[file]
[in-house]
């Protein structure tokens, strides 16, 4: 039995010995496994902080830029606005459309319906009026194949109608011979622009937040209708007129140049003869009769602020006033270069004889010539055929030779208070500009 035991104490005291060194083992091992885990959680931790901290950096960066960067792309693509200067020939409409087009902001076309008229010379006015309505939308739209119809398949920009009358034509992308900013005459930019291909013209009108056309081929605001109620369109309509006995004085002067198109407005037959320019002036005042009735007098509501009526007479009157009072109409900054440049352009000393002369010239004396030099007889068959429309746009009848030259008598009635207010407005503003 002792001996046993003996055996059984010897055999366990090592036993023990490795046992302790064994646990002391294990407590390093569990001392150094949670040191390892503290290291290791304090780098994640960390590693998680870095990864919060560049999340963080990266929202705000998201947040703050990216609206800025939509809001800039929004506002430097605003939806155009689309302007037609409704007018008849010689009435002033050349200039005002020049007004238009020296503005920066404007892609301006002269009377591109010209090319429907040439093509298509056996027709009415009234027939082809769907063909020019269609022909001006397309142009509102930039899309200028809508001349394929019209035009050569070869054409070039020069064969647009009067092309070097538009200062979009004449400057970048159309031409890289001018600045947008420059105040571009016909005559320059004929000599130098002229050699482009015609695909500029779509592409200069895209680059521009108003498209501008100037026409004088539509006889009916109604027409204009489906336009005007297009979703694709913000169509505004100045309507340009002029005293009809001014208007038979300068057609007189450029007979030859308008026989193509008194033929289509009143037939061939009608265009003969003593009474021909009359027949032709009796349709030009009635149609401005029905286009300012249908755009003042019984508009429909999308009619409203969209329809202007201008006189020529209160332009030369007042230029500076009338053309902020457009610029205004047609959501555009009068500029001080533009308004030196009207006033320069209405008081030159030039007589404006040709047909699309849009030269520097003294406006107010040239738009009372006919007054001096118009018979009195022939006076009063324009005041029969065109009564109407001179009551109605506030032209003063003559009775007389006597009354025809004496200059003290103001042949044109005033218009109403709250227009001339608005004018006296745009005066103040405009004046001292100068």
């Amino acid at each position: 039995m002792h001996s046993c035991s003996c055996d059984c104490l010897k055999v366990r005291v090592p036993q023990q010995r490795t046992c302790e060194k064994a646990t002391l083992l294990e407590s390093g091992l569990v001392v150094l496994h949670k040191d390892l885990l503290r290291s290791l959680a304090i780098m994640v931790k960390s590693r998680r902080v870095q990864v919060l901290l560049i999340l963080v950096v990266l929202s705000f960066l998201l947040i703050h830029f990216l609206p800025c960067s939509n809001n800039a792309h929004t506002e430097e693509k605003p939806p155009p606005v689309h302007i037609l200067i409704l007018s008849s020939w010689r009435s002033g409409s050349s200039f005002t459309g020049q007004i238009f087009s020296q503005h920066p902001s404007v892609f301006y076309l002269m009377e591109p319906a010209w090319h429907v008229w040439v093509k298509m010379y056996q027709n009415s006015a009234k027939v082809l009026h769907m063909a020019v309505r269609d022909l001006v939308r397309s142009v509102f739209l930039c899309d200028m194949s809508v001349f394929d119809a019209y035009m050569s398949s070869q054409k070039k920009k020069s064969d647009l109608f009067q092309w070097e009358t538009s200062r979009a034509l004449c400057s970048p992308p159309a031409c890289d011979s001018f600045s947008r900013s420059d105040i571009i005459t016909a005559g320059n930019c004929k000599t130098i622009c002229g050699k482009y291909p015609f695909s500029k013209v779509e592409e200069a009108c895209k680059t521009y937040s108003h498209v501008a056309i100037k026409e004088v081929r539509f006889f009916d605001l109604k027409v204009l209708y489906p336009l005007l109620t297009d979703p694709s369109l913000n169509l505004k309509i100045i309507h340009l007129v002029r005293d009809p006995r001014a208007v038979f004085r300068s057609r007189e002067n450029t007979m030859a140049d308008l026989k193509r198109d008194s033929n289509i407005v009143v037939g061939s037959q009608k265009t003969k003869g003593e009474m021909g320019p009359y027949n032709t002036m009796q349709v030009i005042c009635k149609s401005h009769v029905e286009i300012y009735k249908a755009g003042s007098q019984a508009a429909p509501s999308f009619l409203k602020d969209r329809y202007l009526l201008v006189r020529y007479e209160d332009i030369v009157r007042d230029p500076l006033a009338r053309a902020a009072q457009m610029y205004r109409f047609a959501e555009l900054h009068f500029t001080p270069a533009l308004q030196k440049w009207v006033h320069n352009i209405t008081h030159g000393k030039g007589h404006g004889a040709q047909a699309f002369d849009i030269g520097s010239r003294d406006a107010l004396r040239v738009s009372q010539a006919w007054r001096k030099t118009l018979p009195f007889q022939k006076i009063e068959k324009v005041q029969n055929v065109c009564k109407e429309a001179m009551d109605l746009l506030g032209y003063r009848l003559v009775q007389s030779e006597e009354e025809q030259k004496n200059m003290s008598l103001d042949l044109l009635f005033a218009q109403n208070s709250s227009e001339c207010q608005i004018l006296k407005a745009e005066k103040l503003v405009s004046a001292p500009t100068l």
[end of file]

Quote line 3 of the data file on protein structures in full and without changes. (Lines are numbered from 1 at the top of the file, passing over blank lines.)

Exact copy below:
């Amino acid at each position: 039995m002792h001996s046993c035991s003996c055996d059984c104490l010897k055999v366990r005291v090592p036993q023990q010995r490795t046992c302790e060194k064994a646990t002391l083992l294990e407590s390093g091992l569990v001392v150094l496994h949670k040191d390892l885990l503290r290291s290791l959680a304090i780098m994640v931790k960390s590693r998680r902080v870095q990864v919060l901290l560049i999340l963080v950096v990266l929202s705000f960066l998201l947040i703050h830029f990216l609206p800025c960067s939509n809001n800039a792309h929004t506002e430097e693509k605003p939806p155009p606005v689309h302007i037609l200067i409704l007018s008849s020939w010689r009435s002033g409409s050349s200039f005002t459309g020049q007004i238009f087009s020296q503005h920066p902001s404007v892609f301006y076309l002269m009377e591109p319906a010209w090319h429907v008229w040439v093509k298509m010379y056996q027709n009415s006015a009234k027939v082809l009026h769907m063909a020019v309505r269609d022909l001006v939308r397309s142009v509102f739209l930039c899309d200028m194949s809508v001349f394929d119809a019209y035009m050569s398949s070869q054409k070039k920009k020069s064969d647009l109608f009067q092309w070097e009358t538009s200062r979009a034509l004449c400057s970048p992308p159309a031409c890289d011979s001018f600045s947008r900013s420059d105040i571009i005459t016909a005559g320059n930019c004929k000599t130098i622009c002229g050699k482009y291909p015609f695909s500029k013209v779509e592409e200069a009108c895209k680059t521009y937040s108003h498209v501008a056309i100037k026409e004088v081929r539509f006889f009916d605001l109604k027409v204009l209708y489906p336009l005007l109620t297009d979703p694709s369109l913000n169509l505004k309509i100045i309507h340009l007129v002029r005293d009809p006995r001014a208007v038979f004085r300068s057609r007189e002067n450029t007979m030859a140049d308008l026989k193509r198109d008194s033929n289509i407005v009143v037939g061939s037959q009608k265009t003969k003869g003593e009474m021909g320019p009359y027949n032709t002036m009796q349709v030009i005042c009635k149609s401005h009769v029905e286009i300012y009735k249908a755009g003042s007098q019984a508009a429909p509501s999308f009619l409203k602020d969209r329809y202007l009526l201008v006189r020529y007479e209160d332009i030369v009157r007042d230029p500076l006033a009338r053309a902020a009072q457009m610029y205004r109409f047609a959501e555009l900054h009068f500029t001080p270069a533009l308004q030196k440049w009207v006033h320069n352009i209405t008081h030159g000393k030039g007589h404006g004889a040709q047909a699309f002369d849009i030269g520097s010239r003294d406006a107010l004396r040239v738009s009372q010539a006919w007054r001096k030099t118009l018979p009195f007889q022939k006076i009063e068959k324009v005041q029969n055929v065109c009564k109407e429309a001179m009551d109605l746009l506030g032209y003063r009848l003559v009775q007389s030779e006597e009354e025809q030259k004496n200059m003290s008598l103001d042949l044109l009635f005033a218009q109403n208070s709250s227009e001339c207010q608005i004018l006296k407005a745009e005066k103040l503003v405009s004046a001292p500009t100068l």